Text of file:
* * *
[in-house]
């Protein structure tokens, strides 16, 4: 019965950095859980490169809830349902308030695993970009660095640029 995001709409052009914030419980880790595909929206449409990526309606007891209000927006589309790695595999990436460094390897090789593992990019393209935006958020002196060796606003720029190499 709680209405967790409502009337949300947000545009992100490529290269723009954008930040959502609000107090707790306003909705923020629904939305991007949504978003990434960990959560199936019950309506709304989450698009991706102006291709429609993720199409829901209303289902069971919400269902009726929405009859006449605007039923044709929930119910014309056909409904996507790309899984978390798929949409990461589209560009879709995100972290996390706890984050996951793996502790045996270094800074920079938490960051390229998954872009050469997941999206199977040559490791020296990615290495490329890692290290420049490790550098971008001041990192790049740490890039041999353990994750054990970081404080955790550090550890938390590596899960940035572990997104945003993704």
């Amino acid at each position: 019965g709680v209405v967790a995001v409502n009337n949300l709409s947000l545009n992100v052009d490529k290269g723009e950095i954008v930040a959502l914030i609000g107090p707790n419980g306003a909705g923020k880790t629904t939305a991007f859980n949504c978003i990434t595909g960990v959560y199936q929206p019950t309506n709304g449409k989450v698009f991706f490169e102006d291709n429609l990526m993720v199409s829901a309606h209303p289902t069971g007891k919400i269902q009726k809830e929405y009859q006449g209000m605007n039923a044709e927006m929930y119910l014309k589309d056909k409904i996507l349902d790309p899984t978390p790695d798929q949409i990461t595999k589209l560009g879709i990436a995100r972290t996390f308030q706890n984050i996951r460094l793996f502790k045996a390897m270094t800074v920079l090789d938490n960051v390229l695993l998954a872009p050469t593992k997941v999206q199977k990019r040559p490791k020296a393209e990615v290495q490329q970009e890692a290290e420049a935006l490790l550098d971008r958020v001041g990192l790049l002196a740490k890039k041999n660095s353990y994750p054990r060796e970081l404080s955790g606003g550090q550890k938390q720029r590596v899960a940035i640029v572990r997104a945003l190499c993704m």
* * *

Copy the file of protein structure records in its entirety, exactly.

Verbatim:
[in-house]
């Protein structure tokens, strides 16, 4: 019965950095859980490169809830349902308030695993970009660095640029 995001709409052009914030419980880790595909929206449409990526309606007891209000927006589309790695595999990436460094390897090789593992990019393209935006958020002196060796606003720029190499 709680209405967790409502009337949300947000545009992100490529290269723009954008930040959502609000107090707790306003909705923020629904939305991007949504978003990434960990959560199936019950309506709304989450698009991706102006291709429609993720199409829901209303289902069971919400269902009726929405009859006449605007039923044709929930119910014309056909409904996507790309899984978390798929949409990461589209560009879709995100972290996390706890984050996951793996502790045996270094800074920079938490960051390229998954872009050469997941999206199977040559490791020296990615290495490329890692290290420049490790550098971008001041990192790049740490890039041999353990994750054990970081404080955790550090550890938390590596899960940035572990997104945003993704």
């Amino acid at each position: 019965g709680v209405v967790a995001v409502n009337n949300l709409s947000l545009n992100v052009d490529k290269g723009e950095i954008v930040a959502l914030i609000g107090p707790n419980g306003a909705g923020k880790t629904t939305a991007f859980n949504c978003i990434t595909g960990v959560y199936q929206p019950t309506n709304g449409k989450v698009f991706f490169e102006d291709n429609l990526m993720v199409s829901a309606h209303p289902t069971g007891k919400i269902q009726k809830e929405y009859q006449g209000m605007n039923a044709e927006m929930y119910l014309k589309d056909k409904i996507l349902d790309p899984t978390p790695d798929q949409i990461t595999k589209l560009g879709i990436a995100r972290t996390f308030q706890n984050i996951r460094l793996f502790k045996a390897m270094t800074v920079l090789d938490n960051v390229l695993l998954a872009p050469t593992k997941v999206q199977k990019r040559p490791k020296a393209e990615v290495q490329q970009e890692a290290e420049a935006l490790l550098d971008r958020v001041g990192l790049l002196a740490k890039k041999n660095s353990y994750p054990r060796e970081l404080s955790g606003g550090q550890k938390q720029r590596v899960a940035i640029v572990r997104a945003l190499c993704m």